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UConn women’s basketball’s competition for playing time begins

The Huskies held their first official practice of the 2021-22 season on Friday.

Ian Bethune/The UConn Blog

Ahead of the first official practice on Friday, UConn women’s basketball’s players didn’t know what to expect. While they’d all been through workouts in the summer and early fall, there was a general nervousness about the start of actual practice, even for some of the veterans on the squad.

“They (the coaching staff) told us this year is going to be completely different. It’s going to be a bloodbath, day-in and day-out,” Evina Westbrook said. “So I don’t think any of us have ever experienced this, even Christyn (Williams) and Liv (Olivia Nelson-Ododa). So we just gotta be prepared.”

In reality, there may have been some exaggeration from the coaching staff.

“I just say that to scare the shit out of them,” Geno Auriemma said with a grin. “It still works, it’s amazing.”

Still, there is some truth to Westbrook’s statement, even if it may not be as graphic as she said. UConn returns six players who started a game last season, lost just Anna Makurat and walk-on Autumn Chassion and added two-time All-Big Ten First Team player Dorka Juhász from Ohio State and three freshmen ranked in the top 15 of their class.

On paper, the Huskies haven’t had this much talent on one roster in a long time — Auriemma likened it to the 2013-14 squad that featured the likes of Stef Dolson, Bria Hartley, Kaleena Mosqueda-Lewis, Breanna Stewart, Moriah Jefferson and company.

With loads of depth and talent, minutes will be at a premium, and the competition for that playing time officially begins with the start of practice. That’s what will be especially different for Westbrook and the other older players.

“They haven’t had this many players that want to play, that want to prove to them that ‘I’m as good as you are,’ or that ‘I can contribute as much as you can,’” Auriemma said. “So it’s a new since Evina’s been here. We haven’t had that. So now, out there on the floor everyday, there’s a lot going on that wasn’t happening before.”

Though UConn has typically utilized a shorter rotation over the same handful of years, Auriemma emphasized that’s by necessity, not preference. While he did acknowledge having the same players out on the floor for long stretches can result in better on-court chemistry, the coach also believes it can lead to complacency.

“Subconsciously, if you know you’re not coming out, there’s a little bit of a, ‘Hey, I’m good.’ Now, there’s ‘I’m not gonna play as many minutes as I did last year, maybe, and not because I’m not good enough.’ That’s the way it is,” Auriemma said. “So, your minutes and your time out on the floor is gonna have to be really productive at both ends of the floor — and that goes for all of them, not just one.”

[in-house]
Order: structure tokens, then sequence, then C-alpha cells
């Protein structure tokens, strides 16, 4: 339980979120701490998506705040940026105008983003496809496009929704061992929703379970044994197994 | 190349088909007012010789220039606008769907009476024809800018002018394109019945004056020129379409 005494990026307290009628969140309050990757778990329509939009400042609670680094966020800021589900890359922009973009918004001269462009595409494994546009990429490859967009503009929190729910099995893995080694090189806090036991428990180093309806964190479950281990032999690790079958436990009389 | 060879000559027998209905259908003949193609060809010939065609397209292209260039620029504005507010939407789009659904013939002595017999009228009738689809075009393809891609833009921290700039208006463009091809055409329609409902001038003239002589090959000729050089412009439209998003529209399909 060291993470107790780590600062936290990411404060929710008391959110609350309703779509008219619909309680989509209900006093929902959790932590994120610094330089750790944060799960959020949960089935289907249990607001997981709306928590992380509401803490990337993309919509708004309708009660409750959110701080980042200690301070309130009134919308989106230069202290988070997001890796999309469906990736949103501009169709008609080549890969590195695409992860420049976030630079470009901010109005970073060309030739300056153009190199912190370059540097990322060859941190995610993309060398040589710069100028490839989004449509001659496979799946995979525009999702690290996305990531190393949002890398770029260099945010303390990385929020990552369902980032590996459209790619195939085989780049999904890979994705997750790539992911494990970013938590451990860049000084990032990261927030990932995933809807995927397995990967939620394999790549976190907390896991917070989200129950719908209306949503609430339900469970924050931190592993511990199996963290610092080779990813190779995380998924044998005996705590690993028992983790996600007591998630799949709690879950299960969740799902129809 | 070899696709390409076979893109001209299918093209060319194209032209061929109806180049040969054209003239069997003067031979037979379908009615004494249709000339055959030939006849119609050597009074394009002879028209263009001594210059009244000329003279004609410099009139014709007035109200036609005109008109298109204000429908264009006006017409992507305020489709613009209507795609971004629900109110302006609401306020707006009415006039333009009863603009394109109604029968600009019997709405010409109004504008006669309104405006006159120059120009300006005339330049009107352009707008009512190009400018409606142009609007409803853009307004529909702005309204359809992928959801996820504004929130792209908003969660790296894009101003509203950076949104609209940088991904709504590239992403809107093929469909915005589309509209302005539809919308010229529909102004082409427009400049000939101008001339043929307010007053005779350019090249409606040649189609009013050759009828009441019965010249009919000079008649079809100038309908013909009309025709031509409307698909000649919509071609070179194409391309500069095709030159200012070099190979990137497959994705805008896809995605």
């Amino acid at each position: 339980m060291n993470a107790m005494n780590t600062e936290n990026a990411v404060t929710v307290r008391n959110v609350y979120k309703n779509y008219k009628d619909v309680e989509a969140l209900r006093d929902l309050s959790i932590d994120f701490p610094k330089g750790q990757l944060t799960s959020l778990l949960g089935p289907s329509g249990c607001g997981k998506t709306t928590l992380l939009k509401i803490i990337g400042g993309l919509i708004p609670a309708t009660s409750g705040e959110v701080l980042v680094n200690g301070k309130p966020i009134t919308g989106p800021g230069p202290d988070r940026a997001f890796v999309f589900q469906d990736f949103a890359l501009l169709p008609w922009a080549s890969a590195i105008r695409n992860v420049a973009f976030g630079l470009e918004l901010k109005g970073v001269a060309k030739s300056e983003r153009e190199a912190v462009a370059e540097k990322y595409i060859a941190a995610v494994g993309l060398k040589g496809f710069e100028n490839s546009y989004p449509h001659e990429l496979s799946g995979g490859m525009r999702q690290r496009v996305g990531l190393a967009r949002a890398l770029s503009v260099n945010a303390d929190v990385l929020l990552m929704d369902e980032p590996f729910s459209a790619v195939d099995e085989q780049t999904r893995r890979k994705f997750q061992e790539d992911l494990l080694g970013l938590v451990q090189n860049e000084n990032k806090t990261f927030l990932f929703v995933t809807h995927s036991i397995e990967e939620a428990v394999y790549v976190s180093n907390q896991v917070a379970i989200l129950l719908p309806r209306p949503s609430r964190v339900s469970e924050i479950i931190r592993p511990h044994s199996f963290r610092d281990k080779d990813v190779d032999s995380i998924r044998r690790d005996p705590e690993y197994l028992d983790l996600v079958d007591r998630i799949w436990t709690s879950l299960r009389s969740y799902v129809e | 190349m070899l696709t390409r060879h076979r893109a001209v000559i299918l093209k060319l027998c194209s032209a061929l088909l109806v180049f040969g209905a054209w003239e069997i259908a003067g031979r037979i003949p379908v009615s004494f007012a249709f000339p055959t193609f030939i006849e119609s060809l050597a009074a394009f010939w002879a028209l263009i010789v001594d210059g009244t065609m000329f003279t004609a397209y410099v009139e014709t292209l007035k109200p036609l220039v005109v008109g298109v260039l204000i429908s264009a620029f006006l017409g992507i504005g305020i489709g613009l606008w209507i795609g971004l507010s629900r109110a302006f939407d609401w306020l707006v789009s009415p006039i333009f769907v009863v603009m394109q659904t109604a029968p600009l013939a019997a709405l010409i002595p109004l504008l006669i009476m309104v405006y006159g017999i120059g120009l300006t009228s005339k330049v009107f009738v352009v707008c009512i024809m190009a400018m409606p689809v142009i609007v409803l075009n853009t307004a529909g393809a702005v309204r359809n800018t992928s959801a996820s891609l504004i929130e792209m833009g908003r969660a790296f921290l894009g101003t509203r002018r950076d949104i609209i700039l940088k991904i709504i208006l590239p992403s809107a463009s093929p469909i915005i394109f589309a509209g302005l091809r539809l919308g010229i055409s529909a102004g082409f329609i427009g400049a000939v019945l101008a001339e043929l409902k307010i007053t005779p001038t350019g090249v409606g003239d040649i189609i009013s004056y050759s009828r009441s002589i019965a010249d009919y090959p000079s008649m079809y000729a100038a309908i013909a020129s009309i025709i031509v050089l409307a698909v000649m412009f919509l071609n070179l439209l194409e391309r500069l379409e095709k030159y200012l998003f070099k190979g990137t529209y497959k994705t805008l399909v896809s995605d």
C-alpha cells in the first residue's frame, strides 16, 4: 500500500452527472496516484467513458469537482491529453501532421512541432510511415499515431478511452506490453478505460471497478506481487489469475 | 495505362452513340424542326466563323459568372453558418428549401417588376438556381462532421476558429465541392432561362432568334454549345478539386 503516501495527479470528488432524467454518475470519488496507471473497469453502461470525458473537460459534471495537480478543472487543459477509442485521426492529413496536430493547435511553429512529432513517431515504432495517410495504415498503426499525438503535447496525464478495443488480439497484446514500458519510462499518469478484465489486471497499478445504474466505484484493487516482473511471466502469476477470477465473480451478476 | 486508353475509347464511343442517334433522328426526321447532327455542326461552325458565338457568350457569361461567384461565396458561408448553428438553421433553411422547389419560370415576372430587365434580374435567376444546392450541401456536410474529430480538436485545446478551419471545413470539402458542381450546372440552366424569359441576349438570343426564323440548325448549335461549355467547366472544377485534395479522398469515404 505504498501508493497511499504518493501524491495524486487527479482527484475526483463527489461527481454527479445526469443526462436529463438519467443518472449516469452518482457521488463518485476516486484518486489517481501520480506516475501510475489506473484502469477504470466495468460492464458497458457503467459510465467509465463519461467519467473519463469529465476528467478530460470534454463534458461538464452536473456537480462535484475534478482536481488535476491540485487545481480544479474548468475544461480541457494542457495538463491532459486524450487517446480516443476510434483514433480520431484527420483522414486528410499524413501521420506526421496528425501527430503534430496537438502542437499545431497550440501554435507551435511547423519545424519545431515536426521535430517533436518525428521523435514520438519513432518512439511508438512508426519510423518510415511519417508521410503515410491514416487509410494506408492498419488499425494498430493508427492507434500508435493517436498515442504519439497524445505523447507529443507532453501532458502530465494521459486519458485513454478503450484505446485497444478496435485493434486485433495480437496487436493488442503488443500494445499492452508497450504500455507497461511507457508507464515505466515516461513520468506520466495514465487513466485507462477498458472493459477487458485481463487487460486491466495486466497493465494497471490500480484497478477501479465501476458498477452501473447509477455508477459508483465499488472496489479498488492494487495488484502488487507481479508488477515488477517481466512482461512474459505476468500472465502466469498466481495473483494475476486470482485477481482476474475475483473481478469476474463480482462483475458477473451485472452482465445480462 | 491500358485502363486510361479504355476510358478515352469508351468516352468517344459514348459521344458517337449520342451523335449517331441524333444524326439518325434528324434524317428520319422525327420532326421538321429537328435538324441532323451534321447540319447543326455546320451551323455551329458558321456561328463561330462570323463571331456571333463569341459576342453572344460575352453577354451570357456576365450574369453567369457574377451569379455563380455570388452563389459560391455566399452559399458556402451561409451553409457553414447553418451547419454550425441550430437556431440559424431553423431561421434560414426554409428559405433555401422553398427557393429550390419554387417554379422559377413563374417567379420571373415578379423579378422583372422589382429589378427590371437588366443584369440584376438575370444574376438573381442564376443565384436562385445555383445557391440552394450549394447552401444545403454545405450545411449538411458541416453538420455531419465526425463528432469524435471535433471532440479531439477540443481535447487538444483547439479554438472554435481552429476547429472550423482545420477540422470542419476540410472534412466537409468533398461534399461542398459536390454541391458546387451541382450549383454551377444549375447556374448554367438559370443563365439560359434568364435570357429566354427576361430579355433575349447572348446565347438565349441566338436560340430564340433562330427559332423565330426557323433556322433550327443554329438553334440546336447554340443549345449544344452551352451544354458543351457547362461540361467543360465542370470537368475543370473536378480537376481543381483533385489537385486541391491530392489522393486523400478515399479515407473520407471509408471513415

That hasn’t been lost on the players. Even though official practice has only begun, the team has been extremely competitive during both summer and fall workouts. They aren’t afraid to battle with each other on the court.

“That’s why we’re so close. I can cut out whoever and go at whoever and they’re gonna do the same to me but afterwards we’re ‘Hey, what’s for dinner?’,” Westbrook said. “We’re at each other’s throats because we know that’s what’s gonna make us better.”

In fact, the competition has begun to spill off the basketball court and even into different sports.

“It gets intense. Like, we can’t play Uno without someone getting pissed off,” Westbrook said. “It’s ridiculous but, I mean, it’s fine.”

“We watched the volleyball game one night and after we stayed and played volleyball and now the whole team is convinced that they could all be on the volleyball team,” Azzi Fudd added.

Barring a change of sport from anyone on the team, the Huskies will have 14 players vying for roughly 8-9 spots, according to Auriemma. Even with two months of workouts already in the bag, the competition officially begins now.

“We’ve got a month to find out who they are,” he said. “We have a pretty good idea who some of them are but we don’t have a clear, concise idea who all of them are. That’s what the preseason is all about.”

There’s also something exciting about an official start date. While offseason workouts are valuable for individual player development, the team isn’t building to anything. Now with practice underway, the build-up to the season begins. Next Friday, First Night will be held for the first time in two years, allowing the players to get in uniform and play in front of a crowd (albeit, one that only consists of students) at Gampel Pavilion.

Soon after, UConn will have a closed-door scrimmage and on Nov. 7, Fort Hays State will come to town for an exhibition game. The season will finally kick off against Arkansas on Nov. 14. Even though that exhibition game is only a month away, it all begins with the start of practice.

“If you’re not excited for today, it’s only going to get worse from here,” Auriemma said. “So if you’re starting out in a bad way, that doesn’t bode very well. So I am excited.”